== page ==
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Due to the outbreak of the Covid-19 pandemic, foreign direct investment (FDI) flows to Finland came to an abrupt halt in 2020. According to the 2022 World Investment Report published by UNCTAD, however, FDI inflows resumed in 2021, totalling almost USD 9.4 billion. Data from Statistics Finland shows that in the same year corporate acquisitions covered more than two-thirds of the total flow. Examined by country, net inward FDI flow was highest from Luxembourg (EUR 2.9 billion), Sweden (EUR 2.4 billion) and Switzerland (EUR 1.5 billion). Two-thirds of the country’s investment in 2021 went to the Uusimaa region in southern Finland, which includes the capital Helsinki and other major cities like Hyvinkää and Espoo. In the same year, the total FDI stock amounted to USD 98.5 billion (+8.8% on the previous year). According to recent data by OECD, the majority of the investment stock comes from Sweden (23.1%), the U.S. (18.4%), Germany (10.1%), Norway and Luxembourg (6.6% each). Examined by industry, inward FDIs to Finland are mainly directed towards enterprises engaged in manufacturing (28%), wholesale and retail trade, information and communication, electricity, gas, steam and air conditioning supply. According to GlobalData’s FDI Projects database, in 2021, 44% of Finland’s total inbound greenfield FDI came from communications, media, software, IT services and business and professional services.
The country’s strengths include a highly educated workforce, a knowledge-based and innovative economy, a reputation for stability and lack of corruption, competitiveness, a strategic position at the centre of a dynamic zone formed by Russia, Scandinavia and the Baltic countries and its orientation towards high technology, research and development. In 2022, the country's government announced several tax incentives for foreign investors to conduct research and development activities in Finland. Among the country’s weak points are the small size of its market, a high vulnerability to the international situation, substantial labour costs and a high degree of dependence of the country’s banking sector on the Swedish and Danish financial sectors. Furthermore, significant amendments to the Monitoring of Foreign Corporate Acquisitions Law (172/2012) entered into force, widening the scope of acquisitions that are subject to mandatory pre-approval. Overall, Finland has a very friendly business environment, as shown by the fact that the country ranks 12th out of 82 countries in the Economist Business Environment ranking; as well as 8th out of 63 countries in the World Competitiveness Index published by the International Institute for Management Development (IMD).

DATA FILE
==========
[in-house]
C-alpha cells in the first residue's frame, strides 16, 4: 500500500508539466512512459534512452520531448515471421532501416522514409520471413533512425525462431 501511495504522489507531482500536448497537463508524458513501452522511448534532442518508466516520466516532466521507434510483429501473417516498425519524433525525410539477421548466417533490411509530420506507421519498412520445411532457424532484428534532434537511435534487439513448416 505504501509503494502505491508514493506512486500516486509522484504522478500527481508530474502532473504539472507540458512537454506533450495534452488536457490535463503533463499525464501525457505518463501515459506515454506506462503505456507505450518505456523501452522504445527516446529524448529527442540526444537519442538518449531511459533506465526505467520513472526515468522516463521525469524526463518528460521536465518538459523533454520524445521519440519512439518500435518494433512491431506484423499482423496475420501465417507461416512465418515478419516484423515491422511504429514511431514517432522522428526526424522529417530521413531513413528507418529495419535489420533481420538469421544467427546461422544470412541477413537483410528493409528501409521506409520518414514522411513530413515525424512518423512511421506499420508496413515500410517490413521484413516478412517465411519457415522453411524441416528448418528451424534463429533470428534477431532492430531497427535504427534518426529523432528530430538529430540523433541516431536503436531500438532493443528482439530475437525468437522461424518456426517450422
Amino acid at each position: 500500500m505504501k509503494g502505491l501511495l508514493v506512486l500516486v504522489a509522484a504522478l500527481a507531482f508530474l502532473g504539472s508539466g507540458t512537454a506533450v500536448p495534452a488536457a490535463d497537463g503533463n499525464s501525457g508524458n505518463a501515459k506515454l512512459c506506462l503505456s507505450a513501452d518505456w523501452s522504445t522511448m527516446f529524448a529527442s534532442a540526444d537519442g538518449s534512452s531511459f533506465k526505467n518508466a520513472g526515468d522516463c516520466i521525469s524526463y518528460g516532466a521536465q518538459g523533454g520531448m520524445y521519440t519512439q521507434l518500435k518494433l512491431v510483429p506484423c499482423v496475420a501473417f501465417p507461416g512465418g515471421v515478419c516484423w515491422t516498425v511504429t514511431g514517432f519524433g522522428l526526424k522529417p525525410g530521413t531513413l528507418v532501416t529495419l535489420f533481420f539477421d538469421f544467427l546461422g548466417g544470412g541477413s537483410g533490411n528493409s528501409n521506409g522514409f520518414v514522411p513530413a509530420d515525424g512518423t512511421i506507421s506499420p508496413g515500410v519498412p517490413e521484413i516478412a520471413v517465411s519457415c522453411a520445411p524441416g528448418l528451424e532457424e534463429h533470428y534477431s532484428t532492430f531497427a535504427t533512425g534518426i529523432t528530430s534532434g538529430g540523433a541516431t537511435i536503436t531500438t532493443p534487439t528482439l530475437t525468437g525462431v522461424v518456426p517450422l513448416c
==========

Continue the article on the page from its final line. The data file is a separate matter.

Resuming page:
|Foreign Direct Investment||2020||2021||2022|
|FDI Inward Flow (million USD)||-1,579||13,806||9,445|
|FDI Stock (million USD)||90,468||86,292||99,901|
|Number of Greenfield Investments*||143||119||86|
|Value of Greenfield Investments (million USD)||2,452||2,658||2,563|
Source: UNCTAD, Latest data available.
Note: * Greenfield Investments are a form of Foreign Direct Investment where a parent company starts a new venture in a foreign country by constructing new operational facilities from the ground up.
|Main Investing Countries||2019, in %|
|Main Invested Sectors||2019, in %|
|Financial and insurance activity||18.0|
|Information and communication||13.2|
|Real estate activities||9.4|
|Wholesale and retail trade; repair of motor vehicles and motorcycles||6.2|
|Human health and social work activities||4.6|
|Professional, scientific and technical activities||4.0|
Source: OECD Statistics, Latest data available.
The country's strong points:
Finland's main weak points:
|Country Comparison For the Protection of Investors||Finland||OECD||United States||Germany|
|Index of Transaction Transparency*||6.0||6.5||7.0||5.0|
|Index of Manager’s Responsibility**||4.0||5.3||9.0||5.0|
|Index of Shareholders’ Power***||8.0||7.3||9.0||5.0|
Source: The World Bank - Doing Business, Latest data available.
Telecommunications is a highly competitive sector which is growing quickly; as well as e-commerce. Finland also serves as an excellent gateway to the emerging computer software markets of Russia and the Baltic countries. The overall high level of public and private investment in biotechnology, infrastructure and technical know-how offer opportunities for foreign firms.
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Latest Update: September 2023